Fire Safety Advice for the Home

From April 2017 until March 2018, the Fire and Rescue Services (FRSs) attended 30,744 domestic dwelling fires. Chimney fires accounted for 4,015 of the fires the FRS attended to during this period. Domestic fires are the leading cause of fire-related death in England. For example, in 2014 – 2015, 80% of all fire-related fatalities occurred in the home.

Sadly, with heating equipment on full throttle and log fires blazing, the winter is a peak time for home fires. By taking several common-sense precautions, most fires in the home can be prevented.

To help keep homes and loved ones safe from fires this winter and to ensure homeowners are adequately insured for fire-related damage, it is important a number of precautionary steps are carried out.

Take a look at the following safety recommendations for the home.

Install at least one smoke detector in the home

Many fires produce gases that are odourless and therefore can’t be detected by humans. By simply fitting smoke detectors in a property, occupants will be alerted if a fire has broken out. These potentially life-saving devices are inexpensive to buy and install.

Have a carbon monoxide alarm in the home

As carbon monoxide is odourless, tasteless, colourless and almost impossible to detect, it is vital that carbon monoxide alarms are placed in every room that contains a fuel-burning appliance.

These small and inexpensive devices serve as an early warning sign if carbon monoxide has leaked into the home and can prove vital for getting people out of the house in sufficient time.

Be sensible with portable heaters

Portable heaters provide quick heat and are an effective way to warm up a specific area or room in the home, without having to heat the whole house.

However, such heating equipment can pose as a fire risk, if not used correctly or wisely. Portable heaters should be kept away from anything flammable. They should also be switched off when occupants leave the house or go to bed. Children and pets should also be kept away from portable heaters.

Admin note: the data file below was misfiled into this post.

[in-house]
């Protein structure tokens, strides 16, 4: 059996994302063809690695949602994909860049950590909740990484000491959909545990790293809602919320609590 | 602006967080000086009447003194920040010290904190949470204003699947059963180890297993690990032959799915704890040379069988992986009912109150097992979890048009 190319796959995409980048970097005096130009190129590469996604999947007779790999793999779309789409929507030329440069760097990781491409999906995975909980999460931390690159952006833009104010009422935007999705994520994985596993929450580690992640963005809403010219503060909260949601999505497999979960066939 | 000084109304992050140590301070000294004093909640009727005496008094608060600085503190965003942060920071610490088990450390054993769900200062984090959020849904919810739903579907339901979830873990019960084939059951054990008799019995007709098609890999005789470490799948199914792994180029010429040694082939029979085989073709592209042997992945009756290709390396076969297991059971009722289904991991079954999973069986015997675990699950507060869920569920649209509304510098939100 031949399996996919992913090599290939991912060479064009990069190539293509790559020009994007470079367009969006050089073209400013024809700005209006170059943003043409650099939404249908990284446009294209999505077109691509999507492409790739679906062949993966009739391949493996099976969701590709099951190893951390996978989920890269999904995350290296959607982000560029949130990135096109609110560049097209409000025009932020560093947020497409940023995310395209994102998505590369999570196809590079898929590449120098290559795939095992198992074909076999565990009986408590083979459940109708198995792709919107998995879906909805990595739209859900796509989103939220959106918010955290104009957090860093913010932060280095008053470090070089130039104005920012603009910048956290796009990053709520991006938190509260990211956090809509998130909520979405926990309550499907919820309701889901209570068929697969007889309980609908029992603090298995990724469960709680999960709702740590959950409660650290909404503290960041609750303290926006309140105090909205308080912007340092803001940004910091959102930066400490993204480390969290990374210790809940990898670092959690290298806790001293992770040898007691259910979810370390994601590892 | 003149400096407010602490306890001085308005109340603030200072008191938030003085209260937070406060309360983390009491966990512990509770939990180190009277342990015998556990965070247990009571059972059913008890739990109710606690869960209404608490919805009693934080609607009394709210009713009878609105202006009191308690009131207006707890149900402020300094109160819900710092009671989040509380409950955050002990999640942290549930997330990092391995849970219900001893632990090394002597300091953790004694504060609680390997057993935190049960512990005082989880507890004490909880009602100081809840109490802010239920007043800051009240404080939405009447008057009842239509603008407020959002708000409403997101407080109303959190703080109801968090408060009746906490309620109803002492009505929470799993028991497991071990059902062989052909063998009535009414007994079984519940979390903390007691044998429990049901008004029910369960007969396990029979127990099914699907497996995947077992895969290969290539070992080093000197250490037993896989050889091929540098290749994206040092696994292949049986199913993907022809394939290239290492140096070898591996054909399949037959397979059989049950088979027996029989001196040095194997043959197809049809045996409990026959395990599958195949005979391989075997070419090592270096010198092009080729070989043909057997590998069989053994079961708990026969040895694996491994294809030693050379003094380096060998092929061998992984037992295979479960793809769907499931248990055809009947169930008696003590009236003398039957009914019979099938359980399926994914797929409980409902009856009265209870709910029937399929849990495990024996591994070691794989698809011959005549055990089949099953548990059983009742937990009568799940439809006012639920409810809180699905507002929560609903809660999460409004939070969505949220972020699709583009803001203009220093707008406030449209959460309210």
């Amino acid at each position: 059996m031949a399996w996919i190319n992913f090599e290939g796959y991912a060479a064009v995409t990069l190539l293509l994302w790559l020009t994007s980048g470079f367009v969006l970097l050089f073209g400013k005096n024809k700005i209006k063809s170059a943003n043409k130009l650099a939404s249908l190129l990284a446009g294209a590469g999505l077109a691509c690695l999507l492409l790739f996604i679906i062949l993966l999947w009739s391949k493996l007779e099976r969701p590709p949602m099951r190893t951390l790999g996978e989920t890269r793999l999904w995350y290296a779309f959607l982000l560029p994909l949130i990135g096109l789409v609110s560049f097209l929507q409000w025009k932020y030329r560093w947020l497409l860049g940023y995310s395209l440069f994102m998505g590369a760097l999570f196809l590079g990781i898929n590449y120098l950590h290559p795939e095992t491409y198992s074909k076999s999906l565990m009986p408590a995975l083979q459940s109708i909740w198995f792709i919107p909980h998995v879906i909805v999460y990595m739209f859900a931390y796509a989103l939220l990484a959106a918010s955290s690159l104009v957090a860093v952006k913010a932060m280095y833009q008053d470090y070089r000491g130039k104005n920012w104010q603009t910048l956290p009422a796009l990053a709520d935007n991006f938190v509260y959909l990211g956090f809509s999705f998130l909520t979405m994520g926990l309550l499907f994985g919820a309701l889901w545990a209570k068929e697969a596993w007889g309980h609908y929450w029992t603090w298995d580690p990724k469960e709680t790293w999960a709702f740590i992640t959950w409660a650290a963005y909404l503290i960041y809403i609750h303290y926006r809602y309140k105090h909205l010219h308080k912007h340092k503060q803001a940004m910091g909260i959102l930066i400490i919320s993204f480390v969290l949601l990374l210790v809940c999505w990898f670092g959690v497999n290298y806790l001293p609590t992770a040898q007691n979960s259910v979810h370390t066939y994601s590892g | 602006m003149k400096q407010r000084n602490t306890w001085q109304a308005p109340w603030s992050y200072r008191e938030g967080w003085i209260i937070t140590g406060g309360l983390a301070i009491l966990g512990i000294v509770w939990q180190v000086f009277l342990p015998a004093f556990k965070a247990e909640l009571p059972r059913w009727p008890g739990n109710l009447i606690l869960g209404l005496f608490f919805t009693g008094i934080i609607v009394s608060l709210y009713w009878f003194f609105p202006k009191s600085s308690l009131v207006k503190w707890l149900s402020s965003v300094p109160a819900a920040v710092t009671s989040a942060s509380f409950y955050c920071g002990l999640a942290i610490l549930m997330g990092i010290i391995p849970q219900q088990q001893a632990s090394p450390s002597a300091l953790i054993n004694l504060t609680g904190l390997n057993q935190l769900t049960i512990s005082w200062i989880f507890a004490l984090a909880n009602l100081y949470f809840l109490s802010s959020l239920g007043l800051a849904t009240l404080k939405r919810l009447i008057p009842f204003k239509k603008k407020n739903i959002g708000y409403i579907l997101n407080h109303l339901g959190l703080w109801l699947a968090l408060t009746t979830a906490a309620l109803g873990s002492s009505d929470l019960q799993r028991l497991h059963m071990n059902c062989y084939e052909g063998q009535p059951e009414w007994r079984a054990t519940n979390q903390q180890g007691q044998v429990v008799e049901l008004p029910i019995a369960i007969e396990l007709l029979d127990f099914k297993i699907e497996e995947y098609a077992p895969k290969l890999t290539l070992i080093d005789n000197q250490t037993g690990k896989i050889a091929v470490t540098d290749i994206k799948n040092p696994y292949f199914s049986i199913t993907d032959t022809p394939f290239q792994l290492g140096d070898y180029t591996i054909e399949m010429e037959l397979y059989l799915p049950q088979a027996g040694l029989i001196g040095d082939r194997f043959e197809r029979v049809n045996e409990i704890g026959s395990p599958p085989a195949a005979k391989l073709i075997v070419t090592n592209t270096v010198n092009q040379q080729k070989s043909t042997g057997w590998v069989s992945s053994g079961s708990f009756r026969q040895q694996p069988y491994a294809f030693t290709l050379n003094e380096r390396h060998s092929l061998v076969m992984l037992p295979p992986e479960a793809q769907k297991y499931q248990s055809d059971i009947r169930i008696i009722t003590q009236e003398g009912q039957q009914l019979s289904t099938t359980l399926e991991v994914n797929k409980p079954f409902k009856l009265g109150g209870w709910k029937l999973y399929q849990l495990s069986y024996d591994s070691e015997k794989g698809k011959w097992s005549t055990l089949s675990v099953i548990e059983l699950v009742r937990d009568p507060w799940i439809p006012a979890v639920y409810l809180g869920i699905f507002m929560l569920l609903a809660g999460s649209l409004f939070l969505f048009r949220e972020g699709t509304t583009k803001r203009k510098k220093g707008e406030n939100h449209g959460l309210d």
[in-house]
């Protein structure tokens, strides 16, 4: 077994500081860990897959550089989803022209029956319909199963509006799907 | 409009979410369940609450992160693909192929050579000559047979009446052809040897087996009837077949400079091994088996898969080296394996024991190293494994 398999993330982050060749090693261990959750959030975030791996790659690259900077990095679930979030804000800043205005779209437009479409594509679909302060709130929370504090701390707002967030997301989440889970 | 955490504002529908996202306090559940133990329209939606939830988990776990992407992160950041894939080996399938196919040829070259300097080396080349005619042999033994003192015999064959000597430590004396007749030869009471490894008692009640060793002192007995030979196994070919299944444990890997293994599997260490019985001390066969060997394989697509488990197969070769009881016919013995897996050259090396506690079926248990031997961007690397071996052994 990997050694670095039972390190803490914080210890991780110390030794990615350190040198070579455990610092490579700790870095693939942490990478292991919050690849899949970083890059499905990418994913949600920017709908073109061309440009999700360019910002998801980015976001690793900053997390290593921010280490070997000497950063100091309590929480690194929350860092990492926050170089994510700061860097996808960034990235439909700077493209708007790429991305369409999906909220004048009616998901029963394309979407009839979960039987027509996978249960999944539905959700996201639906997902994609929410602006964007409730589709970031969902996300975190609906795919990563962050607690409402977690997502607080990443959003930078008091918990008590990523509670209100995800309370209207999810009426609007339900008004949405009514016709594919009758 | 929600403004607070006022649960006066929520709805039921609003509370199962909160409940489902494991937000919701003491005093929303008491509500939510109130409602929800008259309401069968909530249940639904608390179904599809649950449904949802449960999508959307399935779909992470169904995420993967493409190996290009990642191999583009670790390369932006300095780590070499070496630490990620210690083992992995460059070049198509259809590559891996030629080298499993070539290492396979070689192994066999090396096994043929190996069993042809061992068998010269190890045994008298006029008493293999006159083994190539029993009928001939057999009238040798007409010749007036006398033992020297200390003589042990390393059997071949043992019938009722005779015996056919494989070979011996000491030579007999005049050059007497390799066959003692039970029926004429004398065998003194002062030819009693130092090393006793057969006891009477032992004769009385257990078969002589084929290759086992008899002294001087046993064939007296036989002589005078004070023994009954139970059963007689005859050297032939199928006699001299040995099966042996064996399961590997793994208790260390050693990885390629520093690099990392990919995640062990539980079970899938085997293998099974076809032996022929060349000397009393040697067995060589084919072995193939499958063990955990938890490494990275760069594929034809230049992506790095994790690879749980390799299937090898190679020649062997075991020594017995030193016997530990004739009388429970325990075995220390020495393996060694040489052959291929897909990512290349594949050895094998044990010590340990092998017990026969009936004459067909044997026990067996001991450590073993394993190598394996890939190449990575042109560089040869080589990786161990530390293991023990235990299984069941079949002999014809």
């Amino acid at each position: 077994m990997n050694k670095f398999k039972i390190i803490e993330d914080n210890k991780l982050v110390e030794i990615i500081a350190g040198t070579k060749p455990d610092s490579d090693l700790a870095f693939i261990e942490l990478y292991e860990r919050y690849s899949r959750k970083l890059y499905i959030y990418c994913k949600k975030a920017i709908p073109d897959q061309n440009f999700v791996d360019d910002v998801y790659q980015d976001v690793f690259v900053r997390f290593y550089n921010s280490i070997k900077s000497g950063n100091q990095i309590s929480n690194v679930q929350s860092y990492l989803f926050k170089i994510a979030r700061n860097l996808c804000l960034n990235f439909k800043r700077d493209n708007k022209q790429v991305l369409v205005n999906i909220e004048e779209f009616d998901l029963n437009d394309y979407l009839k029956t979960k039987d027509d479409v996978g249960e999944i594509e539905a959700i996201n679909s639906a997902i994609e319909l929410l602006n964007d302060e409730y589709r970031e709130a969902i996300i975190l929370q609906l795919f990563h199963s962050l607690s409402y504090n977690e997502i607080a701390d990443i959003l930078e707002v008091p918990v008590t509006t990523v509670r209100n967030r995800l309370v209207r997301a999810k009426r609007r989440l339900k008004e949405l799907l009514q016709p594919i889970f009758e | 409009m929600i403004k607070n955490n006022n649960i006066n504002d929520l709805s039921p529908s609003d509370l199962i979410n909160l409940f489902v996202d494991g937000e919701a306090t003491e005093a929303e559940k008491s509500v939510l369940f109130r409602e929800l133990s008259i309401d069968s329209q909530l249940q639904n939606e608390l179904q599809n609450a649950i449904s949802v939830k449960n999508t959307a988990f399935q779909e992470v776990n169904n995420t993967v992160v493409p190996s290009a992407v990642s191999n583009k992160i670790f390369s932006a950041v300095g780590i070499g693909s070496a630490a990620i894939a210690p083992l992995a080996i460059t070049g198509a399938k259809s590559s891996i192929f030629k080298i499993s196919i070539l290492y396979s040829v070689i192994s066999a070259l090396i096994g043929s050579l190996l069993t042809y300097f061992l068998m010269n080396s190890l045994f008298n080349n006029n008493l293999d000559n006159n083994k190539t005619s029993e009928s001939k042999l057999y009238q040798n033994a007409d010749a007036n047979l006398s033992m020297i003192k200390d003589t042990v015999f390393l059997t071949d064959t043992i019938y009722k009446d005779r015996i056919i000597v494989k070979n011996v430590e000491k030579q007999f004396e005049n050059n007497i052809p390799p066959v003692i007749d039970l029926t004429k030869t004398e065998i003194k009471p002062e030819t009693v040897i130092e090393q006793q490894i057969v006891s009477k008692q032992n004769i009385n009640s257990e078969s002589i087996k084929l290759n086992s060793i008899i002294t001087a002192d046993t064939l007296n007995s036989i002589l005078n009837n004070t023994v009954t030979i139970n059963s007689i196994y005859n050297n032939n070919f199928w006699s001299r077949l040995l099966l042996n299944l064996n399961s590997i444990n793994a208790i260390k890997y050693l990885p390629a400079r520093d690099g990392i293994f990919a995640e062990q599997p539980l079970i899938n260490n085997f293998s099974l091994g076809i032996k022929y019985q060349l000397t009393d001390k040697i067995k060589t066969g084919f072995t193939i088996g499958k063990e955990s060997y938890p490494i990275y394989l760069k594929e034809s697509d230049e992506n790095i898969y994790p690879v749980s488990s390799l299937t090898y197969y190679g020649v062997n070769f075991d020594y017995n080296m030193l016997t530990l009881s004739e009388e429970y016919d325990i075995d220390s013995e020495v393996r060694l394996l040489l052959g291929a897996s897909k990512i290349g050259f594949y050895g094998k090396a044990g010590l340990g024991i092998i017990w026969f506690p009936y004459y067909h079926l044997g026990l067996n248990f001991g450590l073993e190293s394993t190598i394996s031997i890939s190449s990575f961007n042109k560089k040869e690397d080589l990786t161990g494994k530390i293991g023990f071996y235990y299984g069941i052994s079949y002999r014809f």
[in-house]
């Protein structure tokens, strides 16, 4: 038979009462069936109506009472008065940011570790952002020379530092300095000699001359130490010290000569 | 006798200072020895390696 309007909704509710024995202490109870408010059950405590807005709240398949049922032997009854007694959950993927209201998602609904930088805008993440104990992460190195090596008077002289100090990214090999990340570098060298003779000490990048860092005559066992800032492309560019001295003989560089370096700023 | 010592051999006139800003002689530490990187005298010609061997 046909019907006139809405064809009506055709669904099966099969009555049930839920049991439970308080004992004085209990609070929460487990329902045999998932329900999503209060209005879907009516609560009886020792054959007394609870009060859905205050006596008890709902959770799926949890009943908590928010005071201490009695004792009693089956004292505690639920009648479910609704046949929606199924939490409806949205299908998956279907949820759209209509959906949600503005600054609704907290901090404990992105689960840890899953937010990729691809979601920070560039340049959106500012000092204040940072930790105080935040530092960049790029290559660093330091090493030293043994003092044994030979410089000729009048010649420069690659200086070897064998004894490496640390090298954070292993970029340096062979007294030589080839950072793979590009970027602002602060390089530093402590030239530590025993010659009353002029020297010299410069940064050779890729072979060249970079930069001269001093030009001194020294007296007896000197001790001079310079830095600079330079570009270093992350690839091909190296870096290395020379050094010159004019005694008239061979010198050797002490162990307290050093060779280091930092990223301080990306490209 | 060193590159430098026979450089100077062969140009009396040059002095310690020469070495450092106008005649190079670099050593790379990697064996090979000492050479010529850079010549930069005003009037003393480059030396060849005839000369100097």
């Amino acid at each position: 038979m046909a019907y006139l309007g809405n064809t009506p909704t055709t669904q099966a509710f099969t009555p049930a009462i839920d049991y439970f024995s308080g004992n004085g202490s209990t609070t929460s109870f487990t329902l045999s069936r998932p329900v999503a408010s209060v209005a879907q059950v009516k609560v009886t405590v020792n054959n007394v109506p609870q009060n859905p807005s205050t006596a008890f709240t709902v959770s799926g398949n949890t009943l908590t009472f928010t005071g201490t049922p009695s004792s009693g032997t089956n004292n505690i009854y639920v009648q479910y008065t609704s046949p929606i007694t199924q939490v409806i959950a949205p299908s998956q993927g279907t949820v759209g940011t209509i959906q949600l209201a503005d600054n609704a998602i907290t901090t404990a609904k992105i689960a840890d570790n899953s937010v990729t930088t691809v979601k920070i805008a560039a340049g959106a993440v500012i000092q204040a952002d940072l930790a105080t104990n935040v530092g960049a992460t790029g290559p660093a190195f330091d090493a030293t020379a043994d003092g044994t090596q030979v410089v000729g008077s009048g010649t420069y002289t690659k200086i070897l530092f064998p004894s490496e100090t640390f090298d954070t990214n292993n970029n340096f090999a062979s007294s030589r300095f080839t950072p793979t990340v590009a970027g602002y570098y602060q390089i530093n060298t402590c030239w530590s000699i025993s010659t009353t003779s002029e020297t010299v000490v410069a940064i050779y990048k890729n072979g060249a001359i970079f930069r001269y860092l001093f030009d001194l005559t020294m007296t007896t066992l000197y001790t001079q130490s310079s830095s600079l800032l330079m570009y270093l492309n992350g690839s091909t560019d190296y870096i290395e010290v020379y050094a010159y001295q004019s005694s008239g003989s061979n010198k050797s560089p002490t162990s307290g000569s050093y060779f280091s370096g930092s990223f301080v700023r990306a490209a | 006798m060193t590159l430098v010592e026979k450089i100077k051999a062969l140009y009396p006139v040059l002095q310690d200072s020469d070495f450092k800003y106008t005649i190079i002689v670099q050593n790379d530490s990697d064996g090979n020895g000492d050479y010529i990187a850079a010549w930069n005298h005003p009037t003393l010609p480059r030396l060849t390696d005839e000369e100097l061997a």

Chimney inspection and maintenance

If homeowners have a woodburning stove or an open-fire in your home, it is vital they have the chimney inspected, maintained and repaired if necessary, to help keep the home safe.

When any fossils burn, residue from soot and creosote gets stuck to the chimney flue. When such residue builds up and becomes too thick the heat and embers from the fireplace can spark a fire in the chimney.

Having a chimney swept removes much of the residue of soot and creosote and consequently fires inside the chimney are less likely to occur.

Furthermore, the efficiency of a fireplace is decreased when creosote is deposited in the chimney, meaning homeowners are likely to burn more fossils fuels and find it more difficult to stay warm.

Professional fireplace installation

It is important it that fireplaces installed in the home are compliant with the Heating Equipment Testing and Approval Scheme (HETAS).

HETAS-approved stoves and flues are designed to maximise the safety of a fireplace and minimise the risk of fire in the home.

Fire safety and insurance

As domestic fires are one of the biggest house insurance risks, it is vital homeowners have the right cover. For insurers to pay out on fire-related damage, homeowners will need to take adequate fire prevention measures.

Open fires and fuel-burning fires can be found in all types of property and premises, including non-standard properties, such as holiday homes, business homes and professionally let property.

Nelson Policies at Lloyd’s are committed to providing competitive rates on non-standard residential properties that can be difficult to place within the insurance marketplace and that will provide vital fire-related damage cover.

For more information about our insurance solutions, including for non-standard residential property, get in touch with Nelson Policies at Lloyd’s friendly team of residential property experts.


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